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  Vector field self-energy amplitude and imaginary part

+ 0 like - 0 dislike

Suppose we have some diagram $M(p)$ of self-energy of massless vector field (i.e., indeed the gauge field). Let's compute its imaginary part. Let's assume that we obtain
$$\text{Im}M(p) = c \times p^{4}\theta(p^{2}), \quad \text{where c is finite}$$

What does this mean?

asked Jan 10, 2017 in Theoretical Physics by NAME_XXX (1,060 points) [ revision history ]
edited Jan 10, 2017 by NAME_XXX

Source of your formula?

@ArnoldNeumaier : I've found this result by computing the 6-th order self-energy diagram of the axial gauge field in the anomalous abelian gauge field theory. Precisely, its longitudinal part contains the imaginary part I'vr obtained. This result is connected with the anomaly, so I want to know what is the physical sense of it.

@ArnoldNeumaier : sorry, there is the mistake in the expression above. Instead of $M$ there must be $\text{Im}M$.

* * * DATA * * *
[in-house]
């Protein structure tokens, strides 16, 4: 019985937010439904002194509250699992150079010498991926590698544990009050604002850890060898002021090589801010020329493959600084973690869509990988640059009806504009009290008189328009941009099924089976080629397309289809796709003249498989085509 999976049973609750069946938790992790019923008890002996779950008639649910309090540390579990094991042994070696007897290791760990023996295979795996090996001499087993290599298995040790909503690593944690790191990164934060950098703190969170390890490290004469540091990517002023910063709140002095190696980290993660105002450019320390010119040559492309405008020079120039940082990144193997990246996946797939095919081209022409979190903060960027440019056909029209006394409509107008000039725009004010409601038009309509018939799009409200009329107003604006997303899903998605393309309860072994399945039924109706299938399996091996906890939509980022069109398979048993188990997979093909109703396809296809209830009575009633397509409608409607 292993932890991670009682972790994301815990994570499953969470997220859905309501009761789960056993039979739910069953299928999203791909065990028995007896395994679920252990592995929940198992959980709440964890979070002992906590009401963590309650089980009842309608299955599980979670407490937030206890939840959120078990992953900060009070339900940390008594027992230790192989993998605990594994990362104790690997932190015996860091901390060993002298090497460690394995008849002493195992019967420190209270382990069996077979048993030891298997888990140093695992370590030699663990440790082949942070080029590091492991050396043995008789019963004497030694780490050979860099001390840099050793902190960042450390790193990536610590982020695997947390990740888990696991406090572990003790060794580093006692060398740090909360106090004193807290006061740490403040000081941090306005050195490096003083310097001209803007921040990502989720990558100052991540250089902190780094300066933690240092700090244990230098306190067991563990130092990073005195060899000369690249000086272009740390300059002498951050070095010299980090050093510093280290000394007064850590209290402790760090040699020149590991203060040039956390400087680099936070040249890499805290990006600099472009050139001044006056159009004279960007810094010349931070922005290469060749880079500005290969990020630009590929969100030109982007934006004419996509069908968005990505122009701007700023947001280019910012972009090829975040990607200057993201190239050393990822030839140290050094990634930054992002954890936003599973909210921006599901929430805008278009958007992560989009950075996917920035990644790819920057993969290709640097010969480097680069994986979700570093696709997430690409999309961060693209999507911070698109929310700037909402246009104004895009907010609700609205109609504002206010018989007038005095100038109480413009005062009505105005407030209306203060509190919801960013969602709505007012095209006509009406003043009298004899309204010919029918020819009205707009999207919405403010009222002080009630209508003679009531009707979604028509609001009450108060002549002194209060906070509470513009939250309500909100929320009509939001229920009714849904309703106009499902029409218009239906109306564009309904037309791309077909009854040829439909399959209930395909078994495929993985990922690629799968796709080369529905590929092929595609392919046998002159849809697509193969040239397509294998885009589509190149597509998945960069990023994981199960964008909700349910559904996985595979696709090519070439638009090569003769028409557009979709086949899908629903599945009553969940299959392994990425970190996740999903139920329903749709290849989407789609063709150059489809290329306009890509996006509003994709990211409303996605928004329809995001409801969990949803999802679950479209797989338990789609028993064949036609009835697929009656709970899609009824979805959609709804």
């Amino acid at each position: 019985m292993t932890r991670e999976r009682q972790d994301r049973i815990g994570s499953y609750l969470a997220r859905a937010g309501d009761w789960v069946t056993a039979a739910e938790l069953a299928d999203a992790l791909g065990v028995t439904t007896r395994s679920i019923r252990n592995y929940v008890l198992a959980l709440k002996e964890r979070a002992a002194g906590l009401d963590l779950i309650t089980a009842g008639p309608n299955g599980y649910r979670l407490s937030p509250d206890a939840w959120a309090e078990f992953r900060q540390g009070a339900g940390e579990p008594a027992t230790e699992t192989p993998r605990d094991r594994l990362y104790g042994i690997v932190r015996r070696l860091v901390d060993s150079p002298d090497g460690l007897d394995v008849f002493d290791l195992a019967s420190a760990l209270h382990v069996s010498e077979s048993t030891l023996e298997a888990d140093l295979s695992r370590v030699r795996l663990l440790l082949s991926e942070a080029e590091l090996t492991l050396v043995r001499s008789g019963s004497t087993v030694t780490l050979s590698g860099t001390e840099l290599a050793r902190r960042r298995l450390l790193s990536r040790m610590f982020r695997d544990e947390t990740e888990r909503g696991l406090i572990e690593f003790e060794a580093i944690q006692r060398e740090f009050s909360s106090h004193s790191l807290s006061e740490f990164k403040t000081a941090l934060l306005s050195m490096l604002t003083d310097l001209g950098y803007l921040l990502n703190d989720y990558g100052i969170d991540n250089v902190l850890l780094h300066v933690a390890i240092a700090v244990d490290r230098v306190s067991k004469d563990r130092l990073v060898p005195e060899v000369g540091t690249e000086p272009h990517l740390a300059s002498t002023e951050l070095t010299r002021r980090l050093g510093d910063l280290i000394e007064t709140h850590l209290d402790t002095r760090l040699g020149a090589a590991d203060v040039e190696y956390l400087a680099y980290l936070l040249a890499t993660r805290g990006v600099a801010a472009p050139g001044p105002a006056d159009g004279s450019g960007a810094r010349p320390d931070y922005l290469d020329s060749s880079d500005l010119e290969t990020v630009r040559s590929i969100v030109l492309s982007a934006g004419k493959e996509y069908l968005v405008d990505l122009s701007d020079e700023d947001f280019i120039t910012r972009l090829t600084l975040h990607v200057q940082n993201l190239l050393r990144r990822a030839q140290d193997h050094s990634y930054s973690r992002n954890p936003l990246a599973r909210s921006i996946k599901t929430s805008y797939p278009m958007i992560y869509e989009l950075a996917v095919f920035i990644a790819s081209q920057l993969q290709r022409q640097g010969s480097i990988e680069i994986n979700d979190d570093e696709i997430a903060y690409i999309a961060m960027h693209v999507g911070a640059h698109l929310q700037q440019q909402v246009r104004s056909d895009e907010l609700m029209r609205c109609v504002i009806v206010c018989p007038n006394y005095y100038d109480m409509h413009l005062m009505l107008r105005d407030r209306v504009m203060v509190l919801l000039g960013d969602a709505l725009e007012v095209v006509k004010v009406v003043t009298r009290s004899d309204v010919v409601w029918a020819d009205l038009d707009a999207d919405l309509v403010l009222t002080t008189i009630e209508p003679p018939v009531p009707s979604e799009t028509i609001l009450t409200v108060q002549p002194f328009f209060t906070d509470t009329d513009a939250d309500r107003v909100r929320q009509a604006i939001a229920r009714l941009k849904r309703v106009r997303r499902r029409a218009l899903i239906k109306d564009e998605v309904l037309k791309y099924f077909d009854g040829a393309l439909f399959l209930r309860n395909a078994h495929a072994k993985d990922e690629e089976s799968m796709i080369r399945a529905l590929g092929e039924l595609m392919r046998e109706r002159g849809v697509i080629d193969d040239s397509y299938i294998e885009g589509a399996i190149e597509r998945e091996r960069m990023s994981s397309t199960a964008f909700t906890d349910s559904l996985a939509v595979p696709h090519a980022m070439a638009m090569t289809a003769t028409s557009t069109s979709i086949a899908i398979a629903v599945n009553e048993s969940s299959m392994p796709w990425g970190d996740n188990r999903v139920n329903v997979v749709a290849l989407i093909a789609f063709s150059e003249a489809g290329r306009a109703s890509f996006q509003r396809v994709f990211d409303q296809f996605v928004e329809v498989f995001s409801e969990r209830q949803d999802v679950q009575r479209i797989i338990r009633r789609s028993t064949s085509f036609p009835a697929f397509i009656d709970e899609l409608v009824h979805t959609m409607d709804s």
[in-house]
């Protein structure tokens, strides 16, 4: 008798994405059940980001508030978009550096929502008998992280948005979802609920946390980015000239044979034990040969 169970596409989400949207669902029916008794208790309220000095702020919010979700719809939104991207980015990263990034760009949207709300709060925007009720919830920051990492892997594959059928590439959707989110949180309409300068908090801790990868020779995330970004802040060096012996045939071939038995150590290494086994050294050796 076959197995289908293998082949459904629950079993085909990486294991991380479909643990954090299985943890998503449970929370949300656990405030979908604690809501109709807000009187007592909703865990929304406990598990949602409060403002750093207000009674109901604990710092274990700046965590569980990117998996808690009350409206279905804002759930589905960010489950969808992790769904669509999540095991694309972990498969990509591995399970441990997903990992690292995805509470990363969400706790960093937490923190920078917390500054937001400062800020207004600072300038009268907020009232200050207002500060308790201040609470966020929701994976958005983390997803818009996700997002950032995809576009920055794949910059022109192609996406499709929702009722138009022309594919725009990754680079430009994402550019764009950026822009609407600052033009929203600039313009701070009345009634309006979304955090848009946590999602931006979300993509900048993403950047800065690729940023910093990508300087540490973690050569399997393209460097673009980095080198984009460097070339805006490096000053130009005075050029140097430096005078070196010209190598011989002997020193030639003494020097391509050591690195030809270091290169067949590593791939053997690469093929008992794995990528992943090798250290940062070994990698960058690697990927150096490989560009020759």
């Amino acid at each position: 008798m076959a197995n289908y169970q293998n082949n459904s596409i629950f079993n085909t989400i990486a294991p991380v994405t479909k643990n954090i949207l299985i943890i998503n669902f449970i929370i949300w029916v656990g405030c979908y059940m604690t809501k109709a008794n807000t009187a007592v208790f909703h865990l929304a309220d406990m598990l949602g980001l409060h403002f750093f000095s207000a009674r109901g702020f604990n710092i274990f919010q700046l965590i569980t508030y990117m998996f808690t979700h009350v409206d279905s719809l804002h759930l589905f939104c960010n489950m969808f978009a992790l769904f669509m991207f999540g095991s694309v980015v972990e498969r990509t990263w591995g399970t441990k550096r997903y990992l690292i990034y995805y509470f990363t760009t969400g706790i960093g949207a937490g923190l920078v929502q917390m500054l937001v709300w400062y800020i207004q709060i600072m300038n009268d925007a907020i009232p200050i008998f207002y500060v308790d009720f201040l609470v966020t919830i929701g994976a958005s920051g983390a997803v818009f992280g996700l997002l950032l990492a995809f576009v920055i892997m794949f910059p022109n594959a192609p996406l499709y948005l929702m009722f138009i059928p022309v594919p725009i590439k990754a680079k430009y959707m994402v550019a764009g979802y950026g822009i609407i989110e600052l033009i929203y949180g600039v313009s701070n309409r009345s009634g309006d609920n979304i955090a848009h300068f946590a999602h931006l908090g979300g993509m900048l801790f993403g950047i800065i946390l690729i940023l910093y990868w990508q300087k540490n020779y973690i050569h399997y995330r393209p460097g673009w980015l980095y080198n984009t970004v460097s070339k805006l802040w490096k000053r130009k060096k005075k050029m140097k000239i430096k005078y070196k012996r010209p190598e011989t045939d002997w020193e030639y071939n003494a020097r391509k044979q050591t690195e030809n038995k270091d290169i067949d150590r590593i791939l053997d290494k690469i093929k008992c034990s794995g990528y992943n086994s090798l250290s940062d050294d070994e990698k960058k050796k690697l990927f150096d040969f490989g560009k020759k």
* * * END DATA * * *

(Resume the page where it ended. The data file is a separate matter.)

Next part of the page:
In general, an imaginary self-energy indicates (as in resonances) the inverse lifetime of an unstable state. One has it for example in the Lamb shift. I am not sure how to interpret it in a field theory.

@ArnoldNeumaier : indeed, this property stays in the quantum field theory due to optical theorem. However, this is connected to non-zero mass of decaying particle, while I don't understand whether the imaginary part above signals about the non-zero mass.

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